"My Girl's" Vada is much more knowledgable than your average 11-year-old in many ways. But the tomboy, who's mainly been raised by her father, is not ready for puberty's most dramatic act. After her unsettling discovery in the bathroom, she runs around the house in a panic looking for her father and comes across her potential step-mother. In a phrase that betrays both her know-it-all attitude and her confusion, she says, "I'm hemorrhaging." And after a little lesson from her stepmother, she assaults her poor best friend for being a boy. Oh, puberty.
In what is possibly the worst mother-daughter sex talk ever filmed, Carrie gets emotionally (and physically) assaulted by her mother. After telling her daughter, "You're a woman now," she tries to makes Carrie -- who is looking for a slightly clearer description of her situation -- repeat verses she has read to her from the Bible and slaps her when she doesn't comply. While this would have been extremely disturbing regardless of the circumstances, it becomes slightly more traumatizing considering the scene preceding it where Carrie gets her first period in a very unfortunate location, the shower of the locker room. As Carrie tries to figure out why blood is gushing from between her legs, her classmates realize the real reason and start laughing and throwing tampons and sanitary pads at her, creating what could only be described as the worst first period experience, ever.
The protagonist Peter's ex-girlfriend Sarah Marshall has a television show, "Crime Scene: Scene of the Crime" in the comedy "Forgetting Sarah Marshall." "Crime Scene" is an hilarious exaggeration of the overuse of puns and mind-bending catch phrases on crime scene shows. In the clip from the show that Peter ends up having to watch on his way to Hawaii, Detective Hunter Rush has a very unique answer to why there is an excessive amount of blood on the victim, "He was either stabbed in the aorta or it was his time of the month." Who says a little period humor can't lighten the mood at a crime scene? You can watch the clip here.
(Start watching from 3:10) The Canadian movie "Ginger Snaps" revolves around the high school experiences of two outcast sisters. In addition to dealing with sex, parents and the general pain of being 16, Bridgette and Ginger have to deal with another challenge: Ginger gets bitten by a wild animal and gradually transforms into a werewolf. As if this isn't enough to deal with, she gets her period. When Ginger realizes that she got her period for the first time (as they are trying to remove a dog's dead body) she says, "B, I just got the curse" to her sister who is 15 and also hasn't had her first period."Ew," Bridgette replies, apparently more grossed out by this news than the carcass in her hands. "Curse" fits nicely with the supernatural elements of the movie, but drawing a parallel between menstruation and becoming half animal probably doesn't send the best message out of context.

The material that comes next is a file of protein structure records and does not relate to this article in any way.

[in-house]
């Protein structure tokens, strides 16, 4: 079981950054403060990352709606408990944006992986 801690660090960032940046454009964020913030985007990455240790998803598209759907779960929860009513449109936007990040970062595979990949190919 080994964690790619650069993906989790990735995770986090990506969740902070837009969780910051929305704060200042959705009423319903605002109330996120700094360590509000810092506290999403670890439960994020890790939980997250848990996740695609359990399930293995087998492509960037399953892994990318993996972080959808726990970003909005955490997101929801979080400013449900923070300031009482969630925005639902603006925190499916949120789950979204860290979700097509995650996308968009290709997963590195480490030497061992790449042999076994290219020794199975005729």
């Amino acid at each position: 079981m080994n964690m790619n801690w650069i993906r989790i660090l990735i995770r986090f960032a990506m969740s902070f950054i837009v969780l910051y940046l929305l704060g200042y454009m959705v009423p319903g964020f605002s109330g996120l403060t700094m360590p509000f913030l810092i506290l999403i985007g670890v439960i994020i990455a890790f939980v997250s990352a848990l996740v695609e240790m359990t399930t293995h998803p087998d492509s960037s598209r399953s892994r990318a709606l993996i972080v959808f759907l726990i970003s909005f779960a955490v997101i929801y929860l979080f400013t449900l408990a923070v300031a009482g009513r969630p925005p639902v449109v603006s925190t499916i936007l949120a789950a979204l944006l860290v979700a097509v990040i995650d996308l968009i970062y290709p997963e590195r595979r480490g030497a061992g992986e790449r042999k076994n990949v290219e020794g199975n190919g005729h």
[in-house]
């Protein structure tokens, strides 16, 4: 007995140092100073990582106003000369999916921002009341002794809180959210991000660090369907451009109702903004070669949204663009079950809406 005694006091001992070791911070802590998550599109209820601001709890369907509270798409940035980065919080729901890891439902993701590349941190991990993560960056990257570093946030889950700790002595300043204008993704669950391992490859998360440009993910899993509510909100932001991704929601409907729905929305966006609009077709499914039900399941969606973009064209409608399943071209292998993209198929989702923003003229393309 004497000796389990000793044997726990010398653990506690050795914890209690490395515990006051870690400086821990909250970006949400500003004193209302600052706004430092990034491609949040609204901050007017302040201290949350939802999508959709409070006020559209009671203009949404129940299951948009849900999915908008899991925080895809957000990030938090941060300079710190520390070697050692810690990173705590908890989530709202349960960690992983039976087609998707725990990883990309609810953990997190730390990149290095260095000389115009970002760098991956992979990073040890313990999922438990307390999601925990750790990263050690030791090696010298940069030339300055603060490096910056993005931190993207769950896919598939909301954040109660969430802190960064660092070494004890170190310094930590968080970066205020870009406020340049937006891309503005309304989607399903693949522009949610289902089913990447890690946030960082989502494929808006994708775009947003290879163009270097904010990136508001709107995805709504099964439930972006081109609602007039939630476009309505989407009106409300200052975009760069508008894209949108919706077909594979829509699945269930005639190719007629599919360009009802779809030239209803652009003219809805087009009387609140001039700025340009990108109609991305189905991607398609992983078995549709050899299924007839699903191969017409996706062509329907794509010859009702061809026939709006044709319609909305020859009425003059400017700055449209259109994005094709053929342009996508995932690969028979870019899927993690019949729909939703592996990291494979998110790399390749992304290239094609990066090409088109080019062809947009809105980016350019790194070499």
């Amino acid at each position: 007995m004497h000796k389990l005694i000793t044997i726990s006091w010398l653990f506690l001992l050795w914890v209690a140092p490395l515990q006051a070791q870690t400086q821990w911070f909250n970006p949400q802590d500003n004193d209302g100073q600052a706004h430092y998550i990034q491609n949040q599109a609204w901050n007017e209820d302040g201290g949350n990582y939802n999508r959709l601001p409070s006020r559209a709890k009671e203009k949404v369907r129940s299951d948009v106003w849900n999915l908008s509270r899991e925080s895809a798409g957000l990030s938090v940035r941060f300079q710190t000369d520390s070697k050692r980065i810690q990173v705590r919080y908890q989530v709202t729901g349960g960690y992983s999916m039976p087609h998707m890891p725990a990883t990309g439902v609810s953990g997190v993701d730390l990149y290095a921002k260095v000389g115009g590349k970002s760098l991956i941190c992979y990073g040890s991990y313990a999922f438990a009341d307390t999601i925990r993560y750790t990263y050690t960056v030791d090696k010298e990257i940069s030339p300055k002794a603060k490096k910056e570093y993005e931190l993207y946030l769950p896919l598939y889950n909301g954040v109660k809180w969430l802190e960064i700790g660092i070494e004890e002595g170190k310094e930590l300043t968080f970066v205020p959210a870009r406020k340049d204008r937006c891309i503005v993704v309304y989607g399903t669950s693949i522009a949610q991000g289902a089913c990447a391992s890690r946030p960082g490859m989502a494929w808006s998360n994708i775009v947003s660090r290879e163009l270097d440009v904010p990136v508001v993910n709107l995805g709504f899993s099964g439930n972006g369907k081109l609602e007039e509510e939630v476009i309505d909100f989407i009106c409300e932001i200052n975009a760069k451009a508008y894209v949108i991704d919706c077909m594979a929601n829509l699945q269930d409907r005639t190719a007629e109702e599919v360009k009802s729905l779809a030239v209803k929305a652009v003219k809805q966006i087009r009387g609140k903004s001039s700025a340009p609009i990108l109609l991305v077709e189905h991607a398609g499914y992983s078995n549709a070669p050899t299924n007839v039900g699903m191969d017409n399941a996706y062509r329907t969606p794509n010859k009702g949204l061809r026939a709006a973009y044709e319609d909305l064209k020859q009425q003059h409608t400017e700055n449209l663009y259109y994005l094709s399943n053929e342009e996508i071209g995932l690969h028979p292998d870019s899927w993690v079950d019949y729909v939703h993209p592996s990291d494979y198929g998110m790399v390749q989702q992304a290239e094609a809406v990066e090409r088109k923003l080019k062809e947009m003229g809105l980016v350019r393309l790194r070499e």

It's not surprising to see menstruation included in "Juno," a movie that revolves around a young woman's first sexual experience, childbirth and motherhood. In one of the scenes, Paulie and Juno end up being lab partners with a rather tense couple. After the girl declares that she has a "menstrual migraine," they get into an argument with her boyfriend who says, "Call me when you get off the rag!" Seeing a teenager use such a dated term and Juno's expression when she hears it together make this one of Hollywood's unforgettable period euphemism moments. Watch it here.
In the recent romantic comedy "No Strings Attached," Emma and her roommates share a menstrual cycle and a "girl's night in" where there is no shortage of ice cream or cramps. Her friend (with benefits) Adam pays the apartment a visit and lends the women an understanding ear. "It's like a crime scene in my pants," says roommate Patrice as she lays on the floor. But Adam hasn't arrived at the party empty-handed; he brings a "period mix" for Emma that has songs such as "Red Red Wine," "Evenflow," and "Sunday Bloody Sunday."
Follow Emma Gray on Twitter: www.twitter.com/emmaladyrose